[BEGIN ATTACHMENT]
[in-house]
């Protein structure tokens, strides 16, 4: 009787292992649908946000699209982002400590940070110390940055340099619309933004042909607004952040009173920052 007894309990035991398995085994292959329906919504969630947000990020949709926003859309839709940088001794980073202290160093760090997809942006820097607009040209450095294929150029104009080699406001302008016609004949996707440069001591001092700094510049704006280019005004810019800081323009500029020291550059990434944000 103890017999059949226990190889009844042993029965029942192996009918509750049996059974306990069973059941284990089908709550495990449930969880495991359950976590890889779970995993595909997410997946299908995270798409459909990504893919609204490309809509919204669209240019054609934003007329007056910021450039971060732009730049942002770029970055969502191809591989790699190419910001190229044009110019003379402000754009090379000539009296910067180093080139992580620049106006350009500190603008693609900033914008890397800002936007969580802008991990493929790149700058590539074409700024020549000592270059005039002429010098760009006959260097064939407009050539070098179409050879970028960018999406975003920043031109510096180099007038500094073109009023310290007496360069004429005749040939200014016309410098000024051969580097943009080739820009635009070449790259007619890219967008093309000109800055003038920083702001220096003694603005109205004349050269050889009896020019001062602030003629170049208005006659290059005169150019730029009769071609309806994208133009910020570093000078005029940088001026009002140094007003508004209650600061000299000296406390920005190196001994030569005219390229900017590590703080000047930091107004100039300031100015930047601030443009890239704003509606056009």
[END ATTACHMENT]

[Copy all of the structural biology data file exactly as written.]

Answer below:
[in-house]
């Protein structure tokens, strides 16, 4: 009787292992649908946000699209982002400590940070110390940055340099619309933004042909607004952040009173920052 007894309990035991398995085994292959329906919504969630947000990020949709926003859309839709940088001794980073202290160093760090997809942006820097607009040209450095294929150029104009080699406001302008016609004949996707440069001591001092700094510049704006280019005004810019800081323009500029020291550059990434944000 103890017999059949226990190889009844042993029965029942192996009918509750049996059974306990069973059941284990089908709550495990449930969880495991359950976590890889779970995993595909997410997946299908995270798409459909990504893919609204490309809509919204669209240019054609934003007329007056910021450039971060732009730049942002770029970055969502191809591989790699190419910001190229044009110019003379402000754009090379000539009296910067180093080139992580620049106006350009500190603008693609900033914008890397800002936007969580802008991990493929790149700058590539074409700024020549000592270059005039002429010098760009006959260097064939407009050539070098179409050879970028960018999406975003920043031109510096180099007038500094073109009023310290007496360069004429005749040939200014016309410098000024051969580097943009080739820009635009070449790259007619890219967008093309000109800055003038920083702001220096003694603005109205004349050269050889009896020019001062602030003629170049208005006659290059005169150019730029009769071609309806994208133009910020570093000078005029940088001026009002140094007003508004209650600061000299000296406390920005190196001994030569005219390229900017590590703080000047930091107004100039300031100015930047601030443009890239704003509606056009």